U.S. retail sales rose 1% in June, from a revised decline of 0.1 % in May, the Commerce Department said Friday. The retail sales report covers about a third of overall consumer spending and doesn’t include services, such as haircuts, hotel stays and plane tickets.
The figures aren’t adjusted for inflation and so largely reflect higher prices, particularly for gas.
Kathy Bostjancic, chief U.S. economist at Oxford Economics, said that excluding inflation, retail sales still rose about 0.3% in June, up from a contraction of 0.4% in May. She expects the economy to grow at a slim 0.5% annual rate in the April-June quarter, after shrinking in the first three months of the year.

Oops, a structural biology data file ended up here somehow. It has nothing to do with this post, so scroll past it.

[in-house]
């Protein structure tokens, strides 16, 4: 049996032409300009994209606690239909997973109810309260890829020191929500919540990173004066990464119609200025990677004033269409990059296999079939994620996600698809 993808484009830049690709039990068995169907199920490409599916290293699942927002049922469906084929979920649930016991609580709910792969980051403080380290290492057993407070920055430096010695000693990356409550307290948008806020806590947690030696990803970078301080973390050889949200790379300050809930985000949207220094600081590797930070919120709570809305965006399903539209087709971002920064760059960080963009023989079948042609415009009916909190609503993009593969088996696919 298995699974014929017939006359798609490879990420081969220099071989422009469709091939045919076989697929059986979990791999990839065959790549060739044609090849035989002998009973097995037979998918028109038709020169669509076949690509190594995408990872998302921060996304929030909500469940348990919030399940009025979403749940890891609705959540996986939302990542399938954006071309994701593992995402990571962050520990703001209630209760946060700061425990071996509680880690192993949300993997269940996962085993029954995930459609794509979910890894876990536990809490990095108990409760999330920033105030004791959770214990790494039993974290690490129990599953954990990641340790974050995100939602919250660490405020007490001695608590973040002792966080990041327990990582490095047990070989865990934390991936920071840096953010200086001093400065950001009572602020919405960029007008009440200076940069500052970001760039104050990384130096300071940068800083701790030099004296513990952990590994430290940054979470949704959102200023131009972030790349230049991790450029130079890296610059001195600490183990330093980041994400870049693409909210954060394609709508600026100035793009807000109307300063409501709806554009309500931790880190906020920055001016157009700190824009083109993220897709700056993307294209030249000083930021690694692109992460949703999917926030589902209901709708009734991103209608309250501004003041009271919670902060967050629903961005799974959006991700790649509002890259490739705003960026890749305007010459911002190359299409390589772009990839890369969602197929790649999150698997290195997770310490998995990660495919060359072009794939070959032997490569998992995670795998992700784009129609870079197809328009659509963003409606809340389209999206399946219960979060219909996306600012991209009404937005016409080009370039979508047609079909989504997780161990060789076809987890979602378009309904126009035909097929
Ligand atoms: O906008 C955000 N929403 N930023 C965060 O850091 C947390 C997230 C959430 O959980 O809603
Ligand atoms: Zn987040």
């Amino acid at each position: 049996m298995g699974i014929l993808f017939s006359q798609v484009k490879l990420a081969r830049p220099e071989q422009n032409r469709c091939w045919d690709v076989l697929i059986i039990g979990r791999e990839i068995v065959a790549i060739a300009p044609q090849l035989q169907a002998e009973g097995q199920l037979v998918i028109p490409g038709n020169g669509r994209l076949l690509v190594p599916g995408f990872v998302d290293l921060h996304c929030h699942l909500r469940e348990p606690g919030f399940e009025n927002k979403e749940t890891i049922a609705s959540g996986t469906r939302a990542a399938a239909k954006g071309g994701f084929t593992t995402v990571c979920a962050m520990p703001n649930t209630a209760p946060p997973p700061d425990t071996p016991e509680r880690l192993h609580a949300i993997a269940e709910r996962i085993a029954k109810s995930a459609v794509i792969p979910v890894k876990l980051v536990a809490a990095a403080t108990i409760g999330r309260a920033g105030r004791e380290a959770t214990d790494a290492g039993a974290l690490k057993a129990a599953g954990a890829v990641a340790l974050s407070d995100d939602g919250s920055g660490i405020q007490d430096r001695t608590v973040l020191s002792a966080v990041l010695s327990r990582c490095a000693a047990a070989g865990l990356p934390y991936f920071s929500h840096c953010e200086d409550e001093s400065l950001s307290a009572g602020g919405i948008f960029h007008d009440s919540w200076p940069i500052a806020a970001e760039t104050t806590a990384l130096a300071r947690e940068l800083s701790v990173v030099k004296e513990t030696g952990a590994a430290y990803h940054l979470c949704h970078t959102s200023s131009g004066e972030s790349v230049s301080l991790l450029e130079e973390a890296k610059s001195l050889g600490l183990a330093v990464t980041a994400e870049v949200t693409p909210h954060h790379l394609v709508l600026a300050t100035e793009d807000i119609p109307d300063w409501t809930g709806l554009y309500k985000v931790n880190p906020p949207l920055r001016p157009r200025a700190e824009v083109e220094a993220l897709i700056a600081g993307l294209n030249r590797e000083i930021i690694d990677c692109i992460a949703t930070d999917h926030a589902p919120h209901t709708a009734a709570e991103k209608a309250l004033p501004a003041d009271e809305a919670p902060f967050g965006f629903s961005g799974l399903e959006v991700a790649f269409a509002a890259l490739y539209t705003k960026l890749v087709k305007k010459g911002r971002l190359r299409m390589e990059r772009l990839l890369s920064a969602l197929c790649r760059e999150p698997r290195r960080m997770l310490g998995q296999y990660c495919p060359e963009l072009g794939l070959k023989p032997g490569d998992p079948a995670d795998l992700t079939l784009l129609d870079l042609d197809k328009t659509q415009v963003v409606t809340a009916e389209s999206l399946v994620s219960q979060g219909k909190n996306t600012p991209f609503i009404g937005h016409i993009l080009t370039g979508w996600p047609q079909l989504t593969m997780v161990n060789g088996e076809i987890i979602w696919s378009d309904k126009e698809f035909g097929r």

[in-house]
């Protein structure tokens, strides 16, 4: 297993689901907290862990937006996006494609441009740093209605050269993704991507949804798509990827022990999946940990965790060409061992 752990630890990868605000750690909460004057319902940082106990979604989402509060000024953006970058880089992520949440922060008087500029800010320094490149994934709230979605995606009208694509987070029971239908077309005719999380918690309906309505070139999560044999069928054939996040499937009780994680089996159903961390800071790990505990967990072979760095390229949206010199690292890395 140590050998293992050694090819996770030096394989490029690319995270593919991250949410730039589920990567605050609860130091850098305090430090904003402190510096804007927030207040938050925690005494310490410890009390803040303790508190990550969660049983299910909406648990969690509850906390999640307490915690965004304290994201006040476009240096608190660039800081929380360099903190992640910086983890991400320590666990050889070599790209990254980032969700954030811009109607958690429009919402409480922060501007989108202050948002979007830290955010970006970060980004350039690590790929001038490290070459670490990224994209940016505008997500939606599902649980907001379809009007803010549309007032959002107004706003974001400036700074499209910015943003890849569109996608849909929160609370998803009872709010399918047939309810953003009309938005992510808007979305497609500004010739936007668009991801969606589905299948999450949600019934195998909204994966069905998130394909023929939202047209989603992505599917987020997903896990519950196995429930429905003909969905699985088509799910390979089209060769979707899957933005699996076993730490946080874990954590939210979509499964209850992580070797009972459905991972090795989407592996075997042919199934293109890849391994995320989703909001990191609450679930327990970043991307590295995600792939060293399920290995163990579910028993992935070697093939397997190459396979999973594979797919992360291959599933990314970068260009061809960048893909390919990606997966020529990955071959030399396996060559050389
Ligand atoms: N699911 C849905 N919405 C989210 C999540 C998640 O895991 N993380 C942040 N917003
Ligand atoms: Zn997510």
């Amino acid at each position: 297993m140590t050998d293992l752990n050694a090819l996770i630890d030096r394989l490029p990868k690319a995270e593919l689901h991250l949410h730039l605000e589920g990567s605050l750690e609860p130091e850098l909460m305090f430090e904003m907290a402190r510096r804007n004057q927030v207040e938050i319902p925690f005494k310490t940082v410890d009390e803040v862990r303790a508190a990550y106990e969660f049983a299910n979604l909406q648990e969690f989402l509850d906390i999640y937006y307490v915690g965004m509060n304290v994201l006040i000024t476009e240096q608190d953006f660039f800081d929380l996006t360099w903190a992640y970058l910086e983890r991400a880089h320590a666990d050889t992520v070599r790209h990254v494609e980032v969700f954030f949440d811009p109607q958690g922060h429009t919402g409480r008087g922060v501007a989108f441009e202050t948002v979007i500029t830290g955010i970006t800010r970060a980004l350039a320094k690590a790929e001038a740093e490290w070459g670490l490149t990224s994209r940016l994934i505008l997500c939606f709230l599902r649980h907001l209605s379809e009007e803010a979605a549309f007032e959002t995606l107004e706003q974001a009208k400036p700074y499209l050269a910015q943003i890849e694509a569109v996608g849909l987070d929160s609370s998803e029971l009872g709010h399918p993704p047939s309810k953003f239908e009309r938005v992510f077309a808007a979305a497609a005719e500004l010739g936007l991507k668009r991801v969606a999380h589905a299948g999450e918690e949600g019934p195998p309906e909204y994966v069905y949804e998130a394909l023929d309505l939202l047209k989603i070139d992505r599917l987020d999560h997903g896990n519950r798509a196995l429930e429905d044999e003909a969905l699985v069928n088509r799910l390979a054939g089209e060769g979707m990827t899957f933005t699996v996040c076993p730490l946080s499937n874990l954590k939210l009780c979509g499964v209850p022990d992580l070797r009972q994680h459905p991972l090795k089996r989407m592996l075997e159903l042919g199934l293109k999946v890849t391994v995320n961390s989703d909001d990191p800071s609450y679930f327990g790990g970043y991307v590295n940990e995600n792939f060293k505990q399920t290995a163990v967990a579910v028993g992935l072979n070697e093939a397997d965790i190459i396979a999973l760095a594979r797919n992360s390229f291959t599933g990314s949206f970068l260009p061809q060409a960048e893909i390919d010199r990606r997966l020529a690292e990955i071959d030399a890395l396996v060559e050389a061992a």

The report showed consumers’ ongoing appetite for non-essentials like gadgets and furniture. In fact, sales at furniture stores rose 1.4%, while consumer electronics stores rose 0.4%. Online sales showed resurgence, posting a 2.2% increase. Business at restaurants was up 1%. But department stores took a hit, posting a 2.6% decline.